The Iraqi Dinar: Ditch the Hype and Get the Facts
Investing in currencies can be wildly risky and volatile.
It can also drive massive gains from relatively small investments.Just about every currency can be traded against another in real-time, providing tons of potential profits from most currencies in the world.
But what about the Iraqi dinar?
Why are people so crazy about it these days?
Is it really so unique and exotic?
The Iraqi dinar is a currency that has acquired quite a bit of popularity since the Iraq War began in 2003. That popularity has increased tenfold amidst speculation that it will dramatically increase in value.
Why else would the United States government be hoarding more of it than any other nation on the planet (excluding Iraq)?
Did Bush know something we didn't when he asserted that the “war would pay for itself”?
Can we, as investors, find an opportunity here?
We've created this report to make sure our readers have accurate information they can act upon.
Let's get started right when the Iraqi dinar was reborn...
Following the second U.S.-led war in Iraq, the dinar was in a state of limbo.
The old Iraqi dinar, featuring images of Saddam Hussein, had to be completely demonetized and a new batch had to be issued.
The U.S. Dollar (USD) became the de facto currency while the country was virtually rebuilt from scratch. Even to this day, the USD is heavily relied upon by businesses and citizens throughout the economy.
Eventually, banknotes were created in 2003 and the old bills were completely replaced in 2004. These new banknotes led to a cottage industry of sellers sending the new Iraqi dinar to oversea investors who hoped to profit from Iraq's new currency when the economy improved...
The provisional government of Iraq made this legal; the banknotes are exchanged at different rates by companies wanting to turn a profit.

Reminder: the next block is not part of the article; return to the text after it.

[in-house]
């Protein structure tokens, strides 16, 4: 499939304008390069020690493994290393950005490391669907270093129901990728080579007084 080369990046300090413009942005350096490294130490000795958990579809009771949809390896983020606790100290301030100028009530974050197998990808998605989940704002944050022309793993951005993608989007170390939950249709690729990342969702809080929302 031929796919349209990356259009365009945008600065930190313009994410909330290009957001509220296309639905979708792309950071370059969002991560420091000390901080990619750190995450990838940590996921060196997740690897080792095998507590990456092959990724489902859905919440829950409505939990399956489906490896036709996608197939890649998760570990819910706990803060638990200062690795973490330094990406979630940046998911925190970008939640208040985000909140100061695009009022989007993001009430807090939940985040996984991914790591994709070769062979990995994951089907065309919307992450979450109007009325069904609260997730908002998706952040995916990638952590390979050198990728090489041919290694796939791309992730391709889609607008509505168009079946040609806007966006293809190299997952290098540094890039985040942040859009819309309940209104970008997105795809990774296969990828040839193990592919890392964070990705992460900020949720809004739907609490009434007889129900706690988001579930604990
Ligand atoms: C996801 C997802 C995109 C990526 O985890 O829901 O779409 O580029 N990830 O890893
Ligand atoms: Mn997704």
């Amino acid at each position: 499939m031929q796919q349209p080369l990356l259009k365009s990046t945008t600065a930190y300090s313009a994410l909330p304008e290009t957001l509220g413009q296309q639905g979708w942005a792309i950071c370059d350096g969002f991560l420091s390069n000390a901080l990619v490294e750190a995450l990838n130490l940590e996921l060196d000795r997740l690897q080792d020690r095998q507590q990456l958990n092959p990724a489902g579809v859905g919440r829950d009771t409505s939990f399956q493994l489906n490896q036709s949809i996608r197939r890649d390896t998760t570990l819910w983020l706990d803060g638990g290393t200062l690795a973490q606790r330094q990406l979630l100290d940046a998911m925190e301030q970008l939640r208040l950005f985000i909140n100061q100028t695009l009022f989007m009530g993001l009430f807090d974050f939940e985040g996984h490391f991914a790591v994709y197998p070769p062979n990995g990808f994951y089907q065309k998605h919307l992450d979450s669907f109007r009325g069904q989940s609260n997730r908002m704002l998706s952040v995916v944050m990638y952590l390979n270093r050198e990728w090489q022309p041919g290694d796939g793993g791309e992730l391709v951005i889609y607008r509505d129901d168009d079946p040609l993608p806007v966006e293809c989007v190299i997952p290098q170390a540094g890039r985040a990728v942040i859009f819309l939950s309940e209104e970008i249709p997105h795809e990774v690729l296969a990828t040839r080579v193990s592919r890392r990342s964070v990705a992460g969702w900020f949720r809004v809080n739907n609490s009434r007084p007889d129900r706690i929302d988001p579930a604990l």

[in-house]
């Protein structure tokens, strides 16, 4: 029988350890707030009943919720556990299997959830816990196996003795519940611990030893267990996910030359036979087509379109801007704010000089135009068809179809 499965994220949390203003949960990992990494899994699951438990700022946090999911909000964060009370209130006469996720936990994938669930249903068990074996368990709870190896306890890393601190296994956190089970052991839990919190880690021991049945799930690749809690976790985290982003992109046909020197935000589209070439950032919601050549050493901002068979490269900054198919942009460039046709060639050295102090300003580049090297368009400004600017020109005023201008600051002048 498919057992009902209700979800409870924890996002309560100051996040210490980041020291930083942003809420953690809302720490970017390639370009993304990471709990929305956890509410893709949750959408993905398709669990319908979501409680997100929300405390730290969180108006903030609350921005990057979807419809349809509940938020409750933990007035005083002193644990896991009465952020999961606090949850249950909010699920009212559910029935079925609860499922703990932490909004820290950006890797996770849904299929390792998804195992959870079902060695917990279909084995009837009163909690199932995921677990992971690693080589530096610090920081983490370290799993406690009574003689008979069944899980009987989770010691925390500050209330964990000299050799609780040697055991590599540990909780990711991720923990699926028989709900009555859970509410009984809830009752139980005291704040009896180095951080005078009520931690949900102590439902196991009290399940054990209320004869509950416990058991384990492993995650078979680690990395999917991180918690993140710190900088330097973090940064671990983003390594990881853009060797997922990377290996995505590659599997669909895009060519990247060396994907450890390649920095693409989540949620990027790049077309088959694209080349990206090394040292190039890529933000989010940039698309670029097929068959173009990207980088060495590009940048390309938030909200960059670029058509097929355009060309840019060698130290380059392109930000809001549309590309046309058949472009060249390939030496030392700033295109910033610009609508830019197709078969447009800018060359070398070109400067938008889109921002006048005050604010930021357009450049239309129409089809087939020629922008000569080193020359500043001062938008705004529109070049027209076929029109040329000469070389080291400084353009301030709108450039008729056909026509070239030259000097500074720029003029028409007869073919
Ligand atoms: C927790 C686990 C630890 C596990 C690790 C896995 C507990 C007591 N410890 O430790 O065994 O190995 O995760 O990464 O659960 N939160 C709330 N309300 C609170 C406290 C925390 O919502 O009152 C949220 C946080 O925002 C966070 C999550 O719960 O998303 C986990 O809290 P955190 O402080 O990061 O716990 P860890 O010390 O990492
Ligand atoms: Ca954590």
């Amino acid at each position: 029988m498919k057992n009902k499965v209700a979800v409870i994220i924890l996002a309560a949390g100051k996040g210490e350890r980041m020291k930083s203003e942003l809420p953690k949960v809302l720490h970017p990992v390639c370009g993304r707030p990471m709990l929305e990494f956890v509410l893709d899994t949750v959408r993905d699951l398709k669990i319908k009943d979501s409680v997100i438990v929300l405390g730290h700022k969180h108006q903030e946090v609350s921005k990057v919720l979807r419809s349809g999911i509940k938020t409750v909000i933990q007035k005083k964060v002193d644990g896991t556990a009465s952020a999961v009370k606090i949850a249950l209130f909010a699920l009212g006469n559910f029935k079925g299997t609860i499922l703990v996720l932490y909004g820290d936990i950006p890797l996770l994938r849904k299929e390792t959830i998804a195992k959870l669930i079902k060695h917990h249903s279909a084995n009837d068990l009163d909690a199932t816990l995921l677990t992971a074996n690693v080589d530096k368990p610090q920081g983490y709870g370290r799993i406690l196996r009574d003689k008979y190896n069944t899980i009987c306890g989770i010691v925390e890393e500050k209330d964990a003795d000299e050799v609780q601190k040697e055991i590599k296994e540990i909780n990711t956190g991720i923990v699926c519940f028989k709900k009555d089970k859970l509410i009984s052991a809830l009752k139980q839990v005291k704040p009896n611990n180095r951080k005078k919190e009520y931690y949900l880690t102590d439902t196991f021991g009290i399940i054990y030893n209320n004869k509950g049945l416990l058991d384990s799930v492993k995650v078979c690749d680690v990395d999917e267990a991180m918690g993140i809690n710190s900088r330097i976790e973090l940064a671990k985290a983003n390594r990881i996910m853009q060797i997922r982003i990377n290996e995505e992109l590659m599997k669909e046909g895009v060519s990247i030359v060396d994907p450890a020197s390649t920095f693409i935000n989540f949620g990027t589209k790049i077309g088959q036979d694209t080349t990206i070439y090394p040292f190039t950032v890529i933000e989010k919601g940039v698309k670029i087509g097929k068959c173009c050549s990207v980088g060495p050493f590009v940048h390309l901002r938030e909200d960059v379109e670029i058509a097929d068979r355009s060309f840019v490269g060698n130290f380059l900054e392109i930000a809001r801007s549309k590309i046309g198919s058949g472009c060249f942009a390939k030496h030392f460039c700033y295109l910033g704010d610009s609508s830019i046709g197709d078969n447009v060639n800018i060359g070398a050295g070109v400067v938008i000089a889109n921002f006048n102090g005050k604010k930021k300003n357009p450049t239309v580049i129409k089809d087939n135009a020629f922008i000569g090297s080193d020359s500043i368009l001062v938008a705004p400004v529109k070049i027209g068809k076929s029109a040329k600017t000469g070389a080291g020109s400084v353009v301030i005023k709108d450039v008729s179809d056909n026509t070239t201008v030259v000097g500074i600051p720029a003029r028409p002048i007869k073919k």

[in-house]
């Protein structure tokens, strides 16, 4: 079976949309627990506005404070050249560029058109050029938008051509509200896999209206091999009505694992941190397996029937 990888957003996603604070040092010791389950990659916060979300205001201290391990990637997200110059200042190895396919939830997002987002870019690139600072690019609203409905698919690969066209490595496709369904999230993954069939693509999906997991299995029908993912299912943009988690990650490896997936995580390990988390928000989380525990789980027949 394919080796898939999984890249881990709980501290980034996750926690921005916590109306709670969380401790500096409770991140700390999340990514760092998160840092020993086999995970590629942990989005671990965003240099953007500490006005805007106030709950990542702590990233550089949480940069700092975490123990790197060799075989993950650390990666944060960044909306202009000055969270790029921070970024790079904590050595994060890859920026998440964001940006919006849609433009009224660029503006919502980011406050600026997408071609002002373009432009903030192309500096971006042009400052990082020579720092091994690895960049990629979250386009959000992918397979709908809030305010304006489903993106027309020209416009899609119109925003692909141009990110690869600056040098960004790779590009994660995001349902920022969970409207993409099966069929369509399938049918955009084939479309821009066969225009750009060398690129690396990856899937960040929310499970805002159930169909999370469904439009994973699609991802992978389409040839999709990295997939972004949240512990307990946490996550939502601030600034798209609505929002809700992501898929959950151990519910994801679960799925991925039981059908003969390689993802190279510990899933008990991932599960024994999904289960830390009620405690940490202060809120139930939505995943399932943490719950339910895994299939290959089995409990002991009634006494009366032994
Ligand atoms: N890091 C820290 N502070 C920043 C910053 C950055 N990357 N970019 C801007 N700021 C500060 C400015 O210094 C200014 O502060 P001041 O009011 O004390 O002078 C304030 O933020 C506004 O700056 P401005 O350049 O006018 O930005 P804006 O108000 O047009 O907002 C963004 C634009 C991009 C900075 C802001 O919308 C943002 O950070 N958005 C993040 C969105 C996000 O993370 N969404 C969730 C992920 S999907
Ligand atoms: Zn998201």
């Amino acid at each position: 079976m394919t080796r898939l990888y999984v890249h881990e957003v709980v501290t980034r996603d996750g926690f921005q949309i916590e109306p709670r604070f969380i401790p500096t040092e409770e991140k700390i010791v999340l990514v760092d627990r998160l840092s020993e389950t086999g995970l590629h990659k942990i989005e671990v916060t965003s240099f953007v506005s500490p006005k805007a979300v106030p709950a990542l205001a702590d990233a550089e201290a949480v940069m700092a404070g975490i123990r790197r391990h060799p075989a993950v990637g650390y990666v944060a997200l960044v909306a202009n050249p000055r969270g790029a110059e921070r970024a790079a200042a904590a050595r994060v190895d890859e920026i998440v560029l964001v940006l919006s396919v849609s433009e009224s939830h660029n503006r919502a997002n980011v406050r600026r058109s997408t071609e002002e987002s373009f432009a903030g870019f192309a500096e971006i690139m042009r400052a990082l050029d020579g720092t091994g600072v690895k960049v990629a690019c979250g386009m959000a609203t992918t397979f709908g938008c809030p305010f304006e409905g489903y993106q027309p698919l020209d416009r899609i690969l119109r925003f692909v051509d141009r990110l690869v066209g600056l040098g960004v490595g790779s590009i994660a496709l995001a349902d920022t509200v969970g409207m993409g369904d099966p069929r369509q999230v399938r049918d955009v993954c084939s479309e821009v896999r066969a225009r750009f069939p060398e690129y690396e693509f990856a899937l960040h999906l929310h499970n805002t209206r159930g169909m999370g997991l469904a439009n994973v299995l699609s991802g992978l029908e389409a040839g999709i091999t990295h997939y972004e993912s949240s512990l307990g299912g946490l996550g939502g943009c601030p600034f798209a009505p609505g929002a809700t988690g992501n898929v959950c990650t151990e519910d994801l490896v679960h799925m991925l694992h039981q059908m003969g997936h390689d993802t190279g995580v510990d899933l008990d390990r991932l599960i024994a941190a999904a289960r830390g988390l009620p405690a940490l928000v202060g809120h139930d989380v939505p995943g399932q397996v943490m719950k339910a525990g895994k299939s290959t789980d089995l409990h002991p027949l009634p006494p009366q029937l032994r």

The dinar has gone up in value over the past five years even though it’s not traded on any legitimate foreign exchange. All of the real action has been internal or between central banks through auctions.
The changing exchange rate comes from booming growth in Iraq and long-term devaluation of the USD...
GDP grew at more than 12% last year and the fiscal deficit is a modest 8% of GDP.
This pair of factors have driven the value of the dinar from 4,000 dinars per USD at the time of their introduction, to a high of 980 dinars per USD.
It has been hovering between 1,160 to 1,170 dinars per USD since early 2010.Iraq was in shambles after two wars and a decade of sanctions and neglect.
However, it still has 115 billion barrels of proven oil reserves, which puts it third behind Saudi Arabia and Canada. Oil production is at 2.9 million barrels a day with the dream of producing 12 million bbd by 2017.
A number of the world's leading oil companies are working hard to boost production as quickly as possible, which in turn has helped boost the explosive growth rates we've seen since the last war.
The U.S. Government's Off-the-Books Stash
The U.S. Treasury does not officially list the Iraqi dinar as part of the country's Forex reserves. However, the Treasure does say it did an initial currency swap with Iraq to fund their government and ministries.
Exactly how many dinars were traded is never mentioned, but it does make reference to “billions of U.S. dollars” traded to Iraq.
Experts speculate the U.S. government received nearly 4 trillion Iraqi dinars at an exchange rate of 4,000 dinar to 1 USD.
If this is even close to true, at 1170 dinars to one 1 USD, the U.S. government would be sitting on a 340% gain — as would anyone else who speculated on the dinar over the years.And that would give Bush’s statement — “This is a war that will pay for itself” — some weight.
Back and Forth... and Back Again
Rumors of extreme deprecation have become a complex issue. Many sources have bantered back and forth over the past year, entertaining the idea that a serious devaluation may be under way.
However, the Central Bank of Iraq recently attempted to extinguish that notion when it publicly announced an imbalance of the Iraqi dinar exchange rate while simultaneously denouncing rumors that the dinar will soon experience a sharp decline in value.
The Iraqi government planned on pulling three zeros off the end of the currency, which would make for easier math without changing the purchasing power.